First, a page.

In the source below, note how the cross-reference is made. In this case the reference text is equation 1. That will be the form if the label (id) has the form eq-whatever. For a more standard alternative, continue reading.

The result in <<eq-harmonic-series>>
was known to the medieval Scholastic philosopher
Nicole Oresme (c. 1320–1325 – July 11, 1382).
See
http://en.wikipedia.org/wiki/Nicole_Oresme[Wikepedia].

Consider next the equation alignment

\[\begin{split} (a + b)^2 &= a^2 + 2ab + b^2 \\ (a + b)^3 &= a^3 + 3a^2b + 3ab^2 + b^3 \end{split}\] (3)

The source is

[env.equationalign#binomials]
--
  (a + b)^2  &= a^2 + 2ab + b^2 \\
 (a + b)^3  &= a^3 + 3a^2b + 3ab^2 + b^3
--

Here is a sentence which refers to the formulas:

The formulas in (<<binomials>>) are well-known.

If we do not prefix the label by eq-, then a numerical piece of cross-referencing text will be produced.

10.4. Macros

There are two ways to use your own macros in Noteshare. The first way applies the macro definitions within a single section, whereas the second applies to the whole notebook.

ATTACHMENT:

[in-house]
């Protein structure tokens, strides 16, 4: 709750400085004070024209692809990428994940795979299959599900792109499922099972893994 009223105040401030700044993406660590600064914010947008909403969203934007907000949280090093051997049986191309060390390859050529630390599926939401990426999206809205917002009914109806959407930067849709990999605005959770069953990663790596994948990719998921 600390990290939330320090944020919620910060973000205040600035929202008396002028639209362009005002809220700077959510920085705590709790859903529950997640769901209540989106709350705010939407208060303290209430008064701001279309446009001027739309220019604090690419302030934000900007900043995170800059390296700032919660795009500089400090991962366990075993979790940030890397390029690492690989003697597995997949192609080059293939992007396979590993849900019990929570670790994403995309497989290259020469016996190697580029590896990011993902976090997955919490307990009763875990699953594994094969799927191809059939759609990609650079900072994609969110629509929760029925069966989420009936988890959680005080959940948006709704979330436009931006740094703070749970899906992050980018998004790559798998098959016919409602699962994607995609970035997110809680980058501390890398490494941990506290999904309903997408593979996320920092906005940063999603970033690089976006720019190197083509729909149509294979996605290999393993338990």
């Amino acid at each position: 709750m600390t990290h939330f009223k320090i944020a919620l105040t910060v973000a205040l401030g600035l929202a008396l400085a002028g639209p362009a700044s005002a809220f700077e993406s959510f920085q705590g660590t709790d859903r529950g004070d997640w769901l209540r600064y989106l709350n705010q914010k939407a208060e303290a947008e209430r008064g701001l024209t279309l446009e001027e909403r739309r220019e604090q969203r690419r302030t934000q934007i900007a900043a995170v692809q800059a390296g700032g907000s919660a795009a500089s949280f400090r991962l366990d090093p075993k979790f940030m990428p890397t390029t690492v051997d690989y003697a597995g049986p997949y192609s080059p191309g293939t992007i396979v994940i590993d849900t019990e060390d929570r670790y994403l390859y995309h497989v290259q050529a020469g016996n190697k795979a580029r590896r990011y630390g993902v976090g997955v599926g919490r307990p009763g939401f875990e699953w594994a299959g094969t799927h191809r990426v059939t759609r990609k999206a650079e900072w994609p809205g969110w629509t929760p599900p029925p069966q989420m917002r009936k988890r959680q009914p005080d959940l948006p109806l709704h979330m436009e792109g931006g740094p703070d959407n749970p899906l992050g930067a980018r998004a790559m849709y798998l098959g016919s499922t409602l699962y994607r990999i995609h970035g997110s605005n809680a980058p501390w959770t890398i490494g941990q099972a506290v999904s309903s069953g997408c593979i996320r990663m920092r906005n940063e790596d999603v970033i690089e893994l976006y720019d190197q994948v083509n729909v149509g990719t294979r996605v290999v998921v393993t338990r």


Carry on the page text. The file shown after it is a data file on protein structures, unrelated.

10.4.1. Section macros

To define TeX macros in the text of a document, imitate this example:

[env.texmacro]
--
\def\QQ{\mathbb{Q}}
\def\ZZ{\mathbb{Z}}
\newcommand{\sett}[2]{ \{\,#1\, \mid\, #2\, \} }
--
\( \def\QQ{\mathbb{Q}} \def\ZZ{\mathbb{Z}} \newcommand{\sett}[2]{ \{\,#1\, \mid\, #2\, \} } \)

Then you say

$ \QQ = \sett{a/b}{a, b \in \ZZ, \ b \ne 0} $

to get

\( \QQ = \sett{a/b}{a, b \in \ZZ, \ b \ne 0} \).

10.4.2. Notebook Macros

This section applies to Noteshare.io only.

Screenshot 2015 09 21 13.14.00
Figure 7. Editor control panel

It is usually more convenient to define macros in such a way that they can be used for an entire noteobook. To do this, imitate the example below, which comes from the Notebook Attributes field. To access this field, click on the gears button of the editor control panel.

[doc.texmacros]
--
\def\QQ{\mathbb{Q}}
\def\ZZ{\mathbb{Z}}
\newcommand{\sett}[2]{ \{\,#1\, \mid\, #2\, \} }
--

Please plural form doc.texmacros.

Bibliography

Index


1. The display style — red, something else, or nothing at all, can be changed by modifying the document stylesheet.